A lawsuit was filed in Chicago against police officers who were closely associated with Jon Burge, the disgraced commander who oversaw a regime of torture employed to coerce confessions. The regime spanned from the early 1970s to the 1990s.
Arnold Day, a 46 year-old black man, was only 18 when police arrested him in 1992. Officers forced him to sign two false confessions. He was wrongfully convicted of armed robbery and murder in 1994.
It was 26 years before Day convinced a legal body that he was innocent. In 2017, the Illinois Torture Inquiry and Relief Commission validated Day’s claims of torture. His convictions for armed robbery and murder were vacated on December 18, 2018. He was granted a certificate of innocence on April 4, 2019, and he currently works as a Goodwill Industries donation attendant.
“Since 1986, no fewer than 70 cases have come to light in which Chicago police officers fabricated false evidence or suppressed exculpatory evidence to convict innocent people for serious crimes they did not commit,” according to Loevy and Loevy, the law firm which filed the lawsuit on Day’s behalf.
The complaint [PDF] names multiple individuals, who were officers, as defendants allegedly responsible for wrongful incarceration and torture: Kenneth Boudreau, William Foley, Michael Kill, Dan McWeeny, James Brennan, Anthony Watson, and Marty Radtke.
It accuses the officers, as well as the city of Chicago, of violating Day’s Fourth Amendment, Fifth Amendment, and Fourteenth Amendment rights.
Jerrod Irving was murdered after midnight on May 17, 1991, while he was sitting on his steps at 927 West 54th Street. Months later, on September 15, Rafael Garcia was murdered during an attempted robbery.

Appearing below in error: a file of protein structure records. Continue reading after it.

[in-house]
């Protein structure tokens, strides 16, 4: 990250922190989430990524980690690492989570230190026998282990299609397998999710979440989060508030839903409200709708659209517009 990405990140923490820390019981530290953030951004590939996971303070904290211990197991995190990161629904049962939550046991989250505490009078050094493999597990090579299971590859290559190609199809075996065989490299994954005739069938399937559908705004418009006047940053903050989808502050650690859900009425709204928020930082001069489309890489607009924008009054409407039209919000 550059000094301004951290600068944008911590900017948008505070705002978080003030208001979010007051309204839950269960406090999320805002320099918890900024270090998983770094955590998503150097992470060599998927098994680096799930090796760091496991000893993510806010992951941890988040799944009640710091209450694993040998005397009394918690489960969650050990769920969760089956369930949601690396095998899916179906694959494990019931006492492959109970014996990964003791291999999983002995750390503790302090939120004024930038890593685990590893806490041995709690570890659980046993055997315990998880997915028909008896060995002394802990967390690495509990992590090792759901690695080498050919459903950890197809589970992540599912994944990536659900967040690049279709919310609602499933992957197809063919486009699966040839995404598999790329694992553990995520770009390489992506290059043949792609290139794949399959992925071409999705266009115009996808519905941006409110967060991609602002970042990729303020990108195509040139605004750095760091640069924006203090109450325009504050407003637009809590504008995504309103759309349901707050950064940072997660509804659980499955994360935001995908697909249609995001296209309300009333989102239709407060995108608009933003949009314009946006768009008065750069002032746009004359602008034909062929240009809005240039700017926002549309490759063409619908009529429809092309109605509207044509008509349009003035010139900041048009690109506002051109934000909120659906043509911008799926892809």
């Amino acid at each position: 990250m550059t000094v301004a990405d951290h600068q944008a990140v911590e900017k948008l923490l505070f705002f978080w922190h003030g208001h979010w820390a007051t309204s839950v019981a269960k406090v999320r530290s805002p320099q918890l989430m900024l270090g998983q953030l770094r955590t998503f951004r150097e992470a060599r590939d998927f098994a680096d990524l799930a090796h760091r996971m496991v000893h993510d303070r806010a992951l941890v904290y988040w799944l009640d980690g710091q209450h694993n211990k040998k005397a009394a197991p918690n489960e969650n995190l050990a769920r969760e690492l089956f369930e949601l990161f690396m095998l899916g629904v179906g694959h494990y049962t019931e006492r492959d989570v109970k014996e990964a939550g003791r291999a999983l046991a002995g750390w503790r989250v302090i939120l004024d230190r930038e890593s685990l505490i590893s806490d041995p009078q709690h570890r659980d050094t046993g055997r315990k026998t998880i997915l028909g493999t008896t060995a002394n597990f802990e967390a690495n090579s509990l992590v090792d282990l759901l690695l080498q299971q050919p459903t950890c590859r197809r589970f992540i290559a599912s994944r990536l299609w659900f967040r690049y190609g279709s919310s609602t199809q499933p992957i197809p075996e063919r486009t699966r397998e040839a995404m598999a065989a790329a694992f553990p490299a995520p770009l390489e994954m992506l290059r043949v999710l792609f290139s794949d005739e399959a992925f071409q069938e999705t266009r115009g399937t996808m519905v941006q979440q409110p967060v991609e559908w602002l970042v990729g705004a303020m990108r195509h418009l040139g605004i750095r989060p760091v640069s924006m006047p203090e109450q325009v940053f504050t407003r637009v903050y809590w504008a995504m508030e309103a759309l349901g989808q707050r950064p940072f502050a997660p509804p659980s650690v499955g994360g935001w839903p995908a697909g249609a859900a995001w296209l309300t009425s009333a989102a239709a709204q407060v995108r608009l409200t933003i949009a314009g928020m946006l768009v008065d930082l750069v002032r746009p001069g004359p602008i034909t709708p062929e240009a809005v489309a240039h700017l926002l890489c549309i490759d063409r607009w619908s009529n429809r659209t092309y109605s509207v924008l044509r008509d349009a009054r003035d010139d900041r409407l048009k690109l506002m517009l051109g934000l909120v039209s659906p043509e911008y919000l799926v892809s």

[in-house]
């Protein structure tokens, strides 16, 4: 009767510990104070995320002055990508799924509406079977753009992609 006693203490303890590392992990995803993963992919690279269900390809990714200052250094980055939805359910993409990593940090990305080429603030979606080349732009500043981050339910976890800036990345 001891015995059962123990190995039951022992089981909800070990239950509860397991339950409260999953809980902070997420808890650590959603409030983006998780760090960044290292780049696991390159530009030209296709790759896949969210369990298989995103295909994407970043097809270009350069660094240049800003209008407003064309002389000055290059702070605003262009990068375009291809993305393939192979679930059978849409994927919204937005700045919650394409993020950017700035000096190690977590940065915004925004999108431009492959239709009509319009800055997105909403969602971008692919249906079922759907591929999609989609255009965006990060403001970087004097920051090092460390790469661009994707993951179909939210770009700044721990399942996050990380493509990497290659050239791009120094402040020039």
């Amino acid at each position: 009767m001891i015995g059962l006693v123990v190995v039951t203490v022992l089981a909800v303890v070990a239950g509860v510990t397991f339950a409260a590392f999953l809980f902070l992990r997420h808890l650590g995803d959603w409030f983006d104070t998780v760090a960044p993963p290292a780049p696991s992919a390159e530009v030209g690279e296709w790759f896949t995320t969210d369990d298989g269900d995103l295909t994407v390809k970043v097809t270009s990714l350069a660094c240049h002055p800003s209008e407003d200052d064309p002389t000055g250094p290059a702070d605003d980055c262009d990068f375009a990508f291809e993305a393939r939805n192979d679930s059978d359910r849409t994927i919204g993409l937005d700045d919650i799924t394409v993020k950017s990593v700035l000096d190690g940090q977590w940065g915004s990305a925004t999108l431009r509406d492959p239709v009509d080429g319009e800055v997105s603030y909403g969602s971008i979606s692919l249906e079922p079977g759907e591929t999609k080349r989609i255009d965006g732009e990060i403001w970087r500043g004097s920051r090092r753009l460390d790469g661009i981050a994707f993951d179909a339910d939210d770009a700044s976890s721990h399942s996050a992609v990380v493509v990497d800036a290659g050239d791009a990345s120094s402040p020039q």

Officers allegedly used physical and psychological abuse to coerce 15 year-old Anthony Jakes into signing a false statement that implicated Day in the murder of Garcia. They also harassed a witness named Krona Taylor and pressured her to implicate Day in the murder of Irving.
On February 4, 1992, Day was arrested for the murder of Garcia. The lawsuit describes how officers “entered the room with guns drawn and aimed their firearms.” Day was “lying face down underneath the bed and dressed only in boxer shorts.” Officers flipped the bed and kicked Day in the head.
Day was brought to an interrogation room at Area 3, where Burge was commander until 1992. He was accused of committing the Garcia and Irving murders. They claimed to have witnesses who could testify against him. But Day maintained his innocence.
“During this time, Mr. Day was chained to a wall and deprived of food, water, access to a bathroom, access to counsel, and the ability to contact a family member,” the complaint declares.
Assistant State Attorney Jason Danielian was brought in to the interrogation room after they falsely informed Danielian that they had a suspect with “knowledge of a murder.” Questioned by Danielian, Day said he “did not know anything about a murder.”
Danielian left the interrogation room, and the officers allegedly “grabbed Mr. Day by the neck. Mr. Day’s wrist was still handcuffed to a ring attached to the wall. The Officer Defendants slammed Mr. Day against the wall and began choking Mr. Day.”
“As the Officer Defendants choked Mr. Day, the Officer Defendants continued to threaten Mr. Day, including stating they would throw Mr. Day out the window if he did not start ‘cooperating’ by parroting back their fabricated stories and falsely confessing.”
Several officers allegedly stood silently and watched this alleged abuse. Day feared for his life and eventually agreed to confess to the murders. He repeated information the officers had told him about the murders and falsely confessed to being responsible.